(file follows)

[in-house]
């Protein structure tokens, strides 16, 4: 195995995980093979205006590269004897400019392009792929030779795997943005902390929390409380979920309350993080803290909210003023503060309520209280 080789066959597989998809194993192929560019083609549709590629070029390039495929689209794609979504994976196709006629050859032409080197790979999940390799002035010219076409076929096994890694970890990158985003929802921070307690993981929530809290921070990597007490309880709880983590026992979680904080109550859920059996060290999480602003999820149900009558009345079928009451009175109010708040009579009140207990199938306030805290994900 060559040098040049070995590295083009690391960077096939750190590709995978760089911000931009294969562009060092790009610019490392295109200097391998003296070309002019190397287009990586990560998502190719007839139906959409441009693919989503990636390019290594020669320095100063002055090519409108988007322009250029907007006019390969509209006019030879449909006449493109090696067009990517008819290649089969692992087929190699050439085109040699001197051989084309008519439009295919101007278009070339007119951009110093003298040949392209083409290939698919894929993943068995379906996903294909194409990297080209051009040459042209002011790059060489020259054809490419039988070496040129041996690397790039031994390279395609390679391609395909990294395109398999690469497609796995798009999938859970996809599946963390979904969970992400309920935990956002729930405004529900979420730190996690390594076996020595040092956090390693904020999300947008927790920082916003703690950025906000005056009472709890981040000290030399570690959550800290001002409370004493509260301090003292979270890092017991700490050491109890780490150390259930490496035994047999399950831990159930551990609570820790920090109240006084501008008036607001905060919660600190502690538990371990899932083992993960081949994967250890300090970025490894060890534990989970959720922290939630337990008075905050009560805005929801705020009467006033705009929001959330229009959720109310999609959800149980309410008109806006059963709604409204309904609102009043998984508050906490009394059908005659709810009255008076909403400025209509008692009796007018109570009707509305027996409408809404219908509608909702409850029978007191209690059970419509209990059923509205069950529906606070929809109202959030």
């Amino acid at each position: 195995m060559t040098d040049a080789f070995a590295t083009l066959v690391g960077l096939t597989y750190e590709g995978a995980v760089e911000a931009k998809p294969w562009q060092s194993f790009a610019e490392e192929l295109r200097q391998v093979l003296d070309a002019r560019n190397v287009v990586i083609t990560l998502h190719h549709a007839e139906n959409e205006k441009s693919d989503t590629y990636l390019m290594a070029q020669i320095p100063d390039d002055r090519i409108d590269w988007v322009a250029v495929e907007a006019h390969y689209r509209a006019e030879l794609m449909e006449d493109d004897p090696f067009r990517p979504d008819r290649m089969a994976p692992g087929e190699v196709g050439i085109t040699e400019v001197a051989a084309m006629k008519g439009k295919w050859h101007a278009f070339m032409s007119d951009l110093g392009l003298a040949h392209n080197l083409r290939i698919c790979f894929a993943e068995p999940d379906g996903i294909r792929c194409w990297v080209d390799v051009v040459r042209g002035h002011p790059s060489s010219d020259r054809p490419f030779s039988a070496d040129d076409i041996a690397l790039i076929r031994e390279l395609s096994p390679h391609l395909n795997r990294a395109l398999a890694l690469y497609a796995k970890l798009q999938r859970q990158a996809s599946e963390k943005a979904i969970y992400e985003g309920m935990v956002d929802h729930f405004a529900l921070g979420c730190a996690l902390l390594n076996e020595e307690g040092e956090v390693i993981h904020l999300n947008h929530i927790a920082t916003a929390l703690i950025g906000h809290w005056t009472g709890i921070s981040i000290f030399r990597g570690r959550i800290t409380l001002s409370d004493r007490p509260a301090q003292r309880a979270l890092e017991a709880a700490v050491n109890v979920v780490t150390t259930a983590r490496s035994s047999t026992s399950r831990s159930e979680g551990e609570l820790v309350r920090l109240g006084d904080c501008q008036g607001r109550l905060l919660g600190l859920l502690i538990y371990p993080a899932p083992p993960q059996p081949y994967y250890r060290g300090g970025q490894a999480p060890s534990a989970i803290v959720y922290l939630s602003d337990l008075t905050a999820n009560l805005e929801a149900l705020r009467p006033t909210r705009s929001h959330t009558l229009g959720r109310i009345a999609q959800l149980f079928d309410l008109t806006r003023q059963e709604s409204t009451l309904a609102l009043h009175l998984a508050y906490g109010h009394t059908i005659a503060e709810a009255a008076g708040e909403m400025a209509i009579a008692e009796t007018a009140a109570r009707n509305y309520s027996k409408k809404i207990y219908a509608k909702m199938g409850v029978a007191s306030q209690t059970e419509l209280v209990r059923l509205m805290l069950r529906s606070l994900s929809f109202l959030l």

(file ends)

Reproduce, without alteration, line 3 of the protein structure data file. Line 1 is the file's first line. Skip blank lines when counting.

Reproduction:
């Amino acid at each position: 195995m060559t040098d040049a080789f070995a590295t083009l066959v690391g960077l096939t597989y750190e590709g995978a995980v760089e911000a931009k998809p294969w562009q060092s194993f790009a610019e490392e192929l295109r200097q391998v093979l003296d070309a002019r560019n190397v287009v990586i083609t990560l998502h190719h549709a007839e139906n959409e205006k441009s693919d989503t590629y990636l390019m290594a070029q020669i320095p100063d390039d002055r090519i409108d590269w988007v322009a250029v495929e907007a006019h390969y689209r509209a006019e030879l794609m449909e006449d493109d004897p090696f067009r990517p979504d008819r290649m089969a994976p692992g087929e190699v196709g050439i085109t040699e400019v001197a051989a084309m006629k008519g439009k295919w050859h101007a278009f070339m032409s007119d951009l110093g392009l003298a040949h392209n080197l083409r290939i698919c790979f894929a993943e068995p999940d379906g996903i294909r792929c194409w990297v080209d390799v051009v040459r042209g002035h002011p790059s060489s010219d020259r054809p490419f030779s039988a070496d040129d076409i041996a690397l790039i076929r031994e390279l395609s096994p390679h391609l395909n795997r990294a395109l398999a890694l690469y497609a796995k970890l798009q999938r859970q990158a996809s599946e963390k943005a979904i969970y992400e985003g309920m935990v956002d929802h729930f405004a529900l921070g979420c730190a996690l902390l390594n076996e020595e307690g040092e956090v390693i993981h904020l999300n947008h929530i927790a920082t916003a929390l703690i950025g906000h809290w005056t009472g709890i921070s981040i000290f030399r990597g570690r959550i800290t409380l001002s409370d004493r007490p509260a301090q003292r309880a979270l890092e017991a709880a700490v050491n109890v979920v780490t150390t259930a983590r490496s035994s047999t026992s399950r831990s159930e979680g551990e609570l820790v309350r920090l109240g006084d904080c501008q008036g607001r109550l905060l919660g600190l859920l502690i538990y371990p993080a899932p083992p993960q059996p081949y994967y250890r060290g300090g970025q490894a999480p060890s534990a989970i803290v959720y922290l939630s602003d337990l008075t905050a999820n009560l805005e929801a149900l705020r009467p006033t909210r705009s929001h959330t009558l229009g959720r109310i009345a999609q959800l149980f079928d309410l008109t806006r003023q059963e709604s409204t009451l309904a609102l009043h009175l998984a508050y906490g109010h009394t059908i005659a503060e709810a009255a008076g708040e909403m400025a209509i009579a008692e009796t007018a009140a109570r009707n509305y309520s027996k409408k809404i207990y219908a509608k909702m199938g409850v029978a007191s306030q209690t059970e419509l209280v209990r059923l509205m805290l069950r529906s606070l994900s929809f109202l959030l």